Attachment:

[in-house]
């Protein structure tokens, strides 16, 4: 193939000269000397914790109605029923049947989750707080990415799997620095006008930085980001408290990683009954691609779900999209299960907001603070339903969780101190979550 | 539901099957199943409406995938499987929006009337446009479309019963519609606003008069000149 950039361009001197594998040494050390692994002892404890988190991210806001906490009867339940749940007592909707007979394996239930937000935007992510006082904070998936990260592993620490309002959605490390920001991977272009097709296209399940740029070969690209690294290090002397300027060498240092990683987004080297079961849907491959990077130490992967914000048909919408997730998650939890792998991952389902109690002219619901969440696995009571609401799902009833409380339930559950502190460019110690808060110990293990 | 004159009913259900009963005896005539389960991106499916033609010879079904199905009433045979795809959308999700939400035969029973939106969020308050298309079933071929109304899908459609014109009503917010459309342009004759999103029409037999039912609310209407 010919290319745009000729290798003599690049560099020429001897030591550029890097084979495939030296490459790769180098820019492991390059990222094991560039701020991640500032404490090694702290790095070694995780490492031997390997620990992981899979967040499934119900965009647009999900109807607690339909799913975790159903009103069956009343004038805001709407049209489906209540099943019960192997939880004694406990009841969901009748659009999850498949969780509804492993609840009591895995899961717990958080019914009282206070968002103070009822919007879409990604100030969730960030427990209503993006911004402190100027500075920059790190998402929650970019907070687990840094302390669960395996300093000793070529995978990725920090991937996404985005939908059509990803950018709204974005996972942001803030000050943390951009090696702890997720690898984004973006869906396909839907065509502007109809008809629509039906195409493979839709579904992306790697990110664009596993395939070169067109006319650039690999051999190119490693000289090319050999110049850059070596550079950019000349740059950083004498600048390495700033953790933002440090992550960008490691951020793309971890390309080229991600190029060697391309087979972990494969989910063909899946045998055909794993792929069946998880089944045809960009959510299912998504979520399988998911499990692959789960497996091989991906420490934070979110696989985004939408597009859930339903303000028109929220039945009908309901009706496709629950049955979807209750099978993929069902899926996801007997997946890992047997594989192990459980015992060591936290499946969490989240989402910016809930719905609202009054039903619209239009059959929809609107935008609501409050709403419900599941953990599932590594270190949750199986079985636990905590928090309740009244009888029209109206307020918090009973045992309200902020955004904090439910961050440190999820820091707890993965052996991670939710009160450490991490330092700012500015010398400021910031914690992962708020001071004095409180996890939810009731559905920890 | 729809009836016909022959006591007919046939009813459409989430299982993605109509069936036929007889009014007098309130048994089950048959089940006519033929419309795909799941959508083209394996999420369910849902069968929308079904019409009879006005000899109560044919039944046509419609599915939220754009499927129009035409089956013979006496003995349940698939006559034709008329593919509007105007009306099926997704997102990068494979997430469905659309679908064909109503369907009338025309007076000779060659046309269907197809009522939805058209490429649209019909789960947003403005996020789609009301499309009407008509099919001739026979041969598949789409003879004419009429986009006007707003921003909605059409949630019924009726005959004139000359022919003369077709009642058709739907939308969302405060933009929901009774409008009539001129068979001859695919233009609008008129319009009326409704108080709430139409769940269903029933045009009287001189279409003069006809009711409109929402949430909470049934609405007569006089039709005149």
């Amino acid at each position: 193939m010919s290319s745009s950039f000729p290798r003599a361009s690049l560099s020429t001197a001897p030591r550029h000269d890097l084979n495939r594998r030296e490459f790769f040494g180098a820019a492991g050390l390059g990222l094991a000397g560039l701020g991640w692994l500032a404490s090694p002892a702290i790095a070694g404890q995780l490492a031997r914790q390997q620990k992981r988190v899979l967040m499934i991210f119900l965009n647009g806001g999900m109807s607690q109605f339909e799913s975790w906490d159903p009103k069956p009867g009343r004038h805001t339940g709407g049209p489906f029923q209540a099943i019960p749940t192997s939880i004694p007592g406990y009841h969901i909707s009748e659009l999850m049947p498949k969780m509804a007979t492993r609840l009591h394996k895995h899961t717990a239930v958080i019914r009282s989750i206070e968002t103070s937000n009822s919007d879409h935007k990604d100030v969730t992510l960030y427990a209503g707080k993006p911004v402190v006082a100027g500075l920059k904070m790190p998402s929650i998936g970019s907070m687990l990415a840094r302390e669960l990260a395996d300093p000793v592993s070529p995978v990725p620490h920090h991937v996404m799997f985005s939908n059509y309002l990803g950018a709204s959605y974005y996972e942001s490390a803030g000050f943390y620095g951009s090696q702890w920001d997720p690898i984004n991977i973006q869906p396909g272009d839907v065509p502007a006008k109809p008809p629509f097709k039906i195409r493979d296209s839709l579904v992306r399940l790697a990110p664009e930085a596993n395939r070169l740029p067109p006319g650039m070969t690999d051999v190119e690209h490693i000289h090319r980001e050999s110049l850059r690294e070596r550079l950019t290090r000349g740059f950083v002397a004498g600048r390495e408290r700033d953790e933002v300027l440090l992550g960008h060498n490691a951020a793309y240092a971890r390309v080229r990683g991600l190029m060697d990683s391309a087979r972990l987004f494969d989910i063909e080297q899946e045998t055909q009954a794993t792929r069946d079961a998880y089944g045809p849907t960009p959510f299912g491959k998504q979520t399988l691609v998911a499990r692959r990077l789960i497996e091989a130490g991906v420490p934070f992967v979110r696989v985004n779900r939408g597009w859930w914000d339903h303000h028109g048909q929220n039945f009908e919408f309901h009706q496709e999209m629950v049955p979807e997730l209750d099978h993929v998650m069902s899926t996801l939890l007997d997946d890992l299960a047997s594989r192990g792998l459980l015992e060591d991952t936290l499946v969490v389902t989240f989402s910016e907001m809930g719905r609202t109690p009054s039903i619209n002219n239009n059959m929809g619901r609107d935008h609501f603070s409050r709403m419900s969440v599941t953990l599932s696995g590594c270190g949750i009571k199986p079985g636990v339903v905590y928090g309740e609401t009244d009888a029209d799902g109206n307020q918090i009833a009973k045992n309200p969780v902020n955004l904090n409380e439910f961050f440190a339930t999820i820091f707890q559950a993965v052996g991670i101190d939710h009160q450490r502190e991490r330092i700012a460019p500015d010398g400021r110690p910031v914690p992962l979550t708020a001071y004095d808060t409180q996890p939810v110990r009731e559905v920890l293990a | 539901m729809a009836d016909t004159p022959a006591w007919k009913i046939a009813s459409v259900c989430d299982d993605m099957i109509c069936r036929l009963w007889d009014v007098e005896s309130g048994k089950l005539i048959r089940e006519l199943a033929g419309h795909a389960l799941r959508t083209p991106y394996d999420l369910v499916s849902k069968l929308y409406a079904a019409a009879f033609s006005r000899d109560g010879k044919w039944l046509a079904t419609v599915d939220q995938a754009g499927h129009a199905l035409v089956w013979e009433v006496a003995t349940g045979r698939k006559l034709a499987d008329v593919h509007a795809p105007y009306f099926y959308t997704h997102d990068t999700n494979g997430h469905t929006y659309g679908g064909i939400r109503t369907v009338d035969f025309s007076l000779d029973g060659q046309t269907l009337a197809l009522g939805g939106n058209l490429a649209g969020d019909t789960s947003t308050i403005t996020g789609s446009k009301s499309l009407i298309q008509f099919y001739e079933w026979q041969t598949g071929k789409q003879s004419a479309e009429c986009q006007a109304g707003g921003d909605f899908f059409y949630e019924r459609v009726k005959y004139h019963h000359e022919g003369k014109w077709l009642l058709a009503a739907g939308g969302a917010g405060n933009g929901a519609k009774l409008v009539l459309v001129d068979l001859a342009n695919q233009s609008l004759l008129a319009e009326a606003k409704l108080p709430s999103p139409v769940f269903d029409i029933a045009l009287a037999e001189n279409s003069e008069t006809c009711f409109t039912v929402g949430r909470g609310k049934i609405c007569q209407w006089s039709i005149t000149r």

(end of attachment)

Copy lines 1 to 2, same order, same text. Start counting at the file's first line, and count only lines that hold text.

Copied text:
[in-house]
């Protein structure tokens, strides 16, 4: 193939000269000397914790109605029923049947989750707080990415799997620095006008930085980001408290990683009954691609779900999209299960907001603070339903969780101190979550 | 539901099957199943409406995938499987929006009337446009479309019963519609606003008069000149 950039361009001197594998040494050390692994002892404890988190991210806001906490009867339940749940007592909707007979394996239930937000935007992510006082904070998936990260592993620490309002959605490390920001991977272009097709296209399940740029070969690209690294290090002397300027060498240092990683987004080297079961849907491959990077130490992967914000048909919408997730998650939890792998991952389902109690002219619901969440696995009571609401799902009833409380339930559950502190460019110690808060110990293990 | 004159009913259900009963005896005539389960991106499916033609010879079904199905009433045979795809959308999700939400035969029973939106969020308050298309079933071929109304899908459609014109009503917010459309342009004759999103029409037999039912609310209407 010919290319745009000729290798003599690049560099020429001897030591550029890097084979495939030296490459790769180098820019492991390059990222094991560039701020991640500032404490090694702290790095070694995780490492031997390997620990992981899979967040499934119900965009647009999900109807607690339909799913975790159903009103069956009343004038805001709407049209489906209540099943019960192997939880004694406990009841969901009748659009999850498949969780509804492993609840009591895995899961717990958080019914009282206070968002103070009822919007879409990604100030969730960030427990209503993006911004402190100027500075920059790190998402929650970019907070687990840094302390669960395996300093000793070529995978990725920090991937996404985005939908059509990803950018709204974005996972942001803030000050943390951009090696702890997720690898984004973006869906396909839907065509502007109809008809629509039906195409493979839709579904992306790697990110664009596993395939070169067109006319650039690999051999190119490693000289090319050999110049850059070596550079950019000349740059950083004498600048390495700033953790933002440090992550960008490691951020793309971890390309080229991600190029060697391309087979972990494969989910063909899946045998055909794993792929069946998880089944045809960009959510299912998504979520399988998911499990692959789960497996091989991906420490934070979110696989985004939408597009859930339903303000028109929220039945009908309901009706496709629950049955979807209750099978993929069902899926996801007997997946890992047997594989192990459980015992060591936290499946969490989240989402910016809930719905609202009054039903619209239009059959929809609107935008609501409050709403419900599941953990599932590594270190949750199986079985636990905590928090309740009244009888029209109206307020918090009973045992309200902020955004904090439910961050440190999820820091707890993965052996991670939710009160450490991490330092700012500015010398400021910031914690992962708020001071004095409180996890939810009731559905920890 | 729809009836016909022959006591007919046939009813459409989430299982993605109509069936036929007889009014007098309130048994089950048959089940006519033929419309795909799941959508083209394996999420369910849902069968929308079904019409009879006005000899109560044919039944046509419609599915939220754009499927129009035409089956013979006496003995349940698939006559034709008329593919509007105007009306099926997704997102990068494979997430469905659309679908064909109503369907009338025309007076000779060659046309269907197809009522939805058209490429649209019909789960947003403005996020789609009301499309009407008509099919001739026979041969598949789409003879004419009429986009006007707003921003909605059409949630019924009726005959004139000359022919003369077709009642058709739907939308969302405060933009929901009774409008009539001129068979001859695919233009609008008129319009009326409704108080709430139409769940269903029933045009009287001189279409003069006809009711409109929402949430909470049934609405007569006089039709005149």